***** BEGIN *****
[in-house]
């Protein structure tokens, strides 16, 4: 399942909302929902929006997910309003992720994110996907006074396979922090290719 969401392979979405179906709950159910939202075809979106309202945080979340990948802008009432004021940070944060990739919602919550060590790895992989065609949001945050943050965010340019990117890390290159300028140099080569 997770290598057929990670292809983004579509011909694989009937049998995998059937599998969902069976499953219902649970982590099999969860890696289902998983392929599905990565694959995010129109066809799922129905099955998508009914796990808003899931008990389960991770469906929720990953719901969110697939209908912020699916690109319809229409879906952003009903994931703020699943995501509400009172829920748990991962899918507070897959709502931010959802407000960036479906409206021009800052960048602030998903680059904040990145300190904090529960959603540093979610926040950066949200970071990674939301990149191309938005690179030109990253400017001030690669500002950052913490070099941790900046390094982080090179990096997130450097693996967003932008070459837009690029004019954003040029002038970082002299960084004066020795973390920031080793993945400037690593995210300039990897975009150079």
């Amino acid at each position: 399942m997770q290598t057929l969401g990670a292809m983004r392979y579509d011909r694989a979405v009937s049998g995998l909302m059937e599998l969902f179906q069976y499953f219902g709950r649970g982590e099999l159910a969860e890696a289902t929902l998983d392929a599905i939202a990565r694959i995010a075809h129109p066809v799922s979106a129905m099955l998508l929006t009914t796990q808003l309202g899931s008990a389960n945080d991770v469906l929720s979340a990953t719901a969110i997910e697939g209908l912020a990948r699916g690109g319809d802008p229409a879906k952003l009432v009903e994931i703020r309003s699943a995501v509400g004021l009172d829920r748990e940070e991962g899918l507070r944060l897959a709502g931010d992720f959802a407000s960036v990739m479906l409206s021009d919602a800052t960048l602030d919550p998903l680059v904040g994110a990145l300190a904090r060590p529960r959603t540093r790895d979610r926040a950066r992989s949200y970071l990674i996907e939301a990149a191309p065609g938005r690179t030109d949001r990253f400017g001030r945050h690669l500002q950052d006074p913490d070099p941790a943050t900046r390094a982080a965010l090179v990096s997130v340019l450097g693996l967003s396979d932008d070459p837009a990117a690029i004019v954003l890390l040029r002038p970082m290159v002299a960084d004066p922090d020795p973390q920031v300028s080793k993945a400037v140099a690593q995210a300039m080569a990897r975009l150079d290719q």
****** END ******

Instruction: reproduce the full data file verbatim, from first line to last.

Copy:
[in-house]
């Protein structure tokens, strides 16, 4: 399942909302929902929006997910309003992720994110996907006074396979922090290719 969401392979979405179906709950159910939202075809979106309202945080979340990948802008009432004021940070944060990739919602919550060590790895992989065609949001945050943050965010340019990117890390290159300028140099080569 997770290598057929990670292809983004579509011909694989009937049998995998059937599998969902069976499953219902649970982590099999969860890696289902998983392929599905990565694959995010129109066809799922129905099955998508009914796990808003899931008990389960991770469906929720990953719901969110697939209908912020699916690109319809229409879906952003009903994931703020699943995501509400009172829920748990991962899918507070897959709502931010959802407000960036479906409206021009800052960048602030998903680059904040990145300190904090529960959603540093979610926040950066949200970071990674939301990149191309938005690179030109990253400017001030690669500002950052913490070099941790900046390094982080090179990096997130450097693996967003932008070459837009690029004019954003040029002038970082002299960084004066020795973390920031080793993945400037690593995210300039990897975009150079």
């Amino acid at each position: 399942m997770q290598t057929l969401g990670a292809m983004r392979y579509d011909r694989a979405v009937s049998g995998l909302m059937e599998l969902f179906q069976y499953f219902g709950r649970g982590e099999l159910a969860e890696a289902t929902l998983d392929a599905i939202a990565r694959i995010a075809h129109p066809v799922s979106a129905m099955l998508l929006t009914t796990q808003l309202g899931s008990a389960n945080d991770v469906l929720s979340a990953t719901a969110i997910e697939g209908l912020a990948r699916g690109g319809d802008p229409a879906k952003l009432v009903e994931i703020r309003s699943a995501v509400g004021l009172d829920r748990e940070e991962g899918l507070r944060l897959a709502g931010d992720f959802a407000s960036v990739m479906l409206s021009d919602a800052t960048l602030d919550p998903l680059v904040g994110a990145l300190a904090r060590p529960r959603t540093r790895d979610r926040a950066r992989s949200y970071l990674i996907e939301a990149a191309p065609g938005r690179t030109d949001r990253f400017g001030r945050h690669l500002q950052d006074p913490d070099p941790a943050t900046r390094a982080a965010l090179v990096s997130v340019l450097g693996l967003s396979d932008d070459p837009a990117a690029i004019v954003l890390l040029r002038p970082m290159v002299a960084d004066p922090d020795p973390q920031v300028s080793k993945a400037v140099a690593q995210a300039m080569a990897r975009l150079d290719q």